Regarding the T1R and crossbow's experience, you nailed it on the head. IIRC, he has 245/40R17 on 17x8. While 8 inch wheels certainly aren't skinny, they are the narrowest wheel you can put that size on. If you want to maximize a certain size's handling capabilities, you should mount it on the widest wheel that size will accept, not the narrowest. This surely must be a contributing factor to yours/crossbow's frustration.

My own personal experience on T1Rs has been somewhat different. Although I have not put my car on a track, I have pushed them pretty damn hard on public highways and have yet to be able to get them to squeal. I will admit that when I first had the T1Rs installed, I was a bit disappointed with them. Turn-in response was not as sharp as I like. Now that I have over 22,000 miles on them, I find that turn-in response is improved.

Cornering grip is very impressive, but the T1Rs don't "talk" to you as much as I like. That is, the feedback from the steering is slightly disconnected from what the tires are doing. In my experience, there are VERY FEW tires short of race tires that can do this (to the level I like). One was the Yokohama A520. The tradeoff, though, was that the tires had an extremely firm ride and got very noisy after 20,000 miles.

As sports coupes and sedans get more sophisticated, as much priority gets placed on ride comfort and low noise as does cornering ability. The T1R is not a racing tire, but it is more than capable for aggressive highway driving for 99% of drivers. Certainly, I think the T1R is more capable than the Mazda6 stock suspension. Most drivers will not exceed the T1Rs limits on the street. Additionally, the T1R delivers an unbelievably smooth and quiet ride, even after 20,000 miles that I don't think is matched by any other low profile tire on the market. If it's a race tire you want, then perhaps the Falken is the better choice. I just don't think that's what most consumers want. Our goal is to give the market what it demands.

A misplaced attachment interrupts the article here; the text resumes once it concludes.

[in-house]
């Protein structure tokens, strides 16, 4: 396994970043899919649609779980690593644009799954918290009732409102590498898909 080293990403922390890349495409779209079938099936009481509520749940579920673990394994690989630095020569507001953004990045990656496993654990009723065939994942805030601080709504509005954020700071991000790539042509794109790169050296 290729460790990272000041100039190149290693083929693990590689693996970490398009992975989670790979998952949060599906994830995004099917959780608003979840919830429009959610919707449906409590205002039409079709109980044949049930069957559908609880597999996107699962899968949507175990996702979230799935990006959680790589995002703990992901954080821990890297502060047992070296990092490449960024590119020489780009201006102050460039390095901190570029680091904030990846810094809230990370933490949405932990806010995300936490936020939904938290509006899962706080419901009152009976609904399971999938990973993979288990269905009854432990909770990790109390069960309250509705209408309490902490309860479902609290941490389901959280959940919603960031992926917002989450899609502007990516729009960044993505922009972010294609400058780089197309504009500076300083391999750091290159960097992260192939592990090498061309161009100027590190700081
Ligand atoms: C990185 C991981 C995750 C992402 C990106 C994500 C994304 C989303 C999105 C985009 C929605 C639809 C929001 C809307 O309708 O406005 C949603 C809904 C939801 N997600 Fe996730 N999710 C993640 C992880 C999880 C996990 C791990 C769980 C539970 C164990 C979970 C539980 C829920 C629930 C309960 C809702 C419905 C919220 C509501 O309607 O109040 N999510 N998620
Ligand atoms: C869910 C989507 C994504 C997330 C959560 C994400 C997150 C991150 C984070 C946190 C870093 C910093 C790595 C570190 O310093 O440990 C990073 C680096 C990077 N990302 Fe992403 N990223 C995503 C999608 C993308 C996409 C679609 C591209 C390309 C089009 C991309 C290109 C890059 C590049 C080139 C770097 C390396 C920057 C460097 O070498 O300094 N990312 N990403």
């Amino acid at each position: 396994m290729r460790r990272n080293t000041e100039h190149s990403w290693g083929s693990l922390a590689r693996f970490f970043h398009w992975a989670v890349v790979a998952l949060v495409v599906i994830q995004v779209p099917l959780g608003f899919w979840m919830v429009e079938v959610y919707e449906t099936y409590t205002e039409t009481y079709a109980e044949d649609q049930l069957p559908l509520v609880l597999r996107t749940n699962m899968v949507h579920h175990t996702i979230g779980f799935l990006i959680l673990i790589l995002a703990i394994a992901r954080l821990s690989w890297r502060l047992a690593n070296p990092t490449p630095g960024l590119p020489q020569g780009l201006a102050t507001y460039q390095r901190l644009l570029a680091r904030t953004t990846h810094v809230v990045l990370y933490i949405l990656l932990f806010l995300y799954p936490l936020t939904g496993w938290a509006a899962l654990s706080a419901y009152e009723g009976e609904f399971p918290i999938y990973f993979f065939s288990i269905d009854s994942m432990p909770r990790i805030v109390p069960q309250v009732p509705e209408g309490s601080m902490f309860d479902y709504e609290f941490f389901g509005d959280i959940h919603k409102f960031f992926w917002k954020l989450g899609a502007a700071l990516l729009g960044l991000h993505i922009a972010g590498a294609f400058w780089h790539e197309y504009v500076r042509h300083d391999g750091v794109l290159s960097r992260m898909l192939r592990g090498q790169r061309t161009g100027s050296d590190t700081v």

Regarding Toyo availability, even if Toyos are hard to find, it speaks volumes about consumer perception of Toyo that people will go out of their way to obtain them.
 

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You don't need to say it, by now I know you always like me to elaborate!

Regarding the T1R and crossbow's experience, you nailed it on the head. IIRC, he has 245/40R17 on 17x8. While 8 inch wheels certainly aren't skinny, they are the narrowest wheel you can put that size on. If you want to maximize a certain size's handling capabilities, you should mount it on the widest wheel that size will accept, not the narrowest. This surely must be a contributing factor to yours/crossbow's frustration.
Well, yeah, that's what we were thinking- except we've had 225/45/17's on 17x7's that behaved much better, and that's a similar situation. I know sidewall stiffness is a ride quality trade-off, but I don't think running the minimum spec wheel would be as much an issue if the sidewall were stiffer. I suspect that Toyo's newest tires are optimized for lower profile configurations (just look at how the tire sizes have changed), thus they went with a softer sidewall design. I say this because the T1-S on 17x7's wasn't this noisy.